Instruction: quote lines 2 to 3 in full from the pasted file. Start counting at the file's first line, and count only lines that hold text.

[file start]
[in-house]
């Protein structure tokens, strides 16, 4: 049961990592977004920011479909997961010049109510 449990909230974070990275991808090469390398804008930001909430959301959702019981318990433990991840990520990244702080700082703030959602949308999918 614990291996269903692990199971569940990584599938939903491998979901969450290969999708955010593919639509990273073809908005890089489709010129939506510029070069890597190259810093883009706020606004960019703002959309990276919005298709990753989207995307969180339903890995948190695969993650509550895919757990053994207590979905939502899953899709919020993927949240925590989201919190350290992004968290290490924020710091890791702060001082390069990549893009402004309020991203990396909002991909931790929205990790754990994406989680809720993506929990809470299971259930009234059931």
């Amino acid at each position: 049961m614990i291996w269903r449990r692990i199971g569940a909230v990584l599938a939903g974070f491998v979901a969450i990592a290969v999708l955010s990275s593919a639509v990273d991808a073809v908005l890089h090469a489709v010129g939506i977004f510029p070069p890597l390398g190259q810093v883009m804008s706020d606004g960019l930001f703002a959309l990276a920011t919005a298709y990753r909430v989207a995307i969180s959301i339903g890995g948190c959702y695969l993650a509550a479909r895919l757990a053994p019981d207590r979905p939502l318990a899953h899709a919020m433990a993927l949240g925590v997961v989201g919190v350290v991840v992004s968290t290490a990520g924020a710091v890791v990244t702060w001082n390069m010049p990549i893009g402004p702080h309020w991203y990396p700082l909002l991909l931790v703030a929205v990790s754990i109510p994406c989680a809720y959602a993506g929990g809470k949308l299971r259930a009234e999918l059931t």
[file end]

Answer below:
């Protein structure tokens, strides 16, 4: 049961990592977004920011479909997961010049109510 449990909230974070990275991808090469390398804008930001909430959301959702019981318990433990991840990520990244702080700082703030959602949308999918 614990291996269903692990199971569940990584599938939903491998979901969450290969999708955010593919639509990273073809908005890089489709010129939506510029070069890597190259810093883009706020606004960019703002959309990276919005298709990753989207995307969180339903890995948190695969993650509550895919757990053994207590979905939502899953899709919020993927949240925590989201919190350290992004968290290490924020710091890791702060001082390069990549893009402004309020991203990396909002991909931790929205990790754990994406989680809720993506929990809470299971259930009234059931």
């Amino acid at each position: 049961m614990i291996w269903r449990r692990i199971g569940a909230v990584l599938a939903g974070f491998v979901a969450i990592a290969v999708l955010s990275s593919a639509v990273d991808a073809v908005l890089h090469a489709v010129g939506i977004f510029p070069p890597l390398g190259q810093v883009m804008s706020d606004g960019l930001f703002a959309l990276a920011t919005a298709y990753r909430v989207a995307i969180s959301i339903g890995g948190c959702y695969l993650a509550a479909r895919l757990a053994p019981d207590r979905p939502l318990a899953h899709a919020m433990a993927l949240g925590v997961v989201g919190v350290v991840v992004s968290t290490a990520g924020a710091v890791v990244t702060w001082n390069m010049p990549i893009g402004p702080h309020w991203y990396p700082l909002l991909l931790v703030a929205v990790s754990i109510p994406c989680a809720y959602a993506g929990g809470k949308l299971r259930a009234e999918l059931t």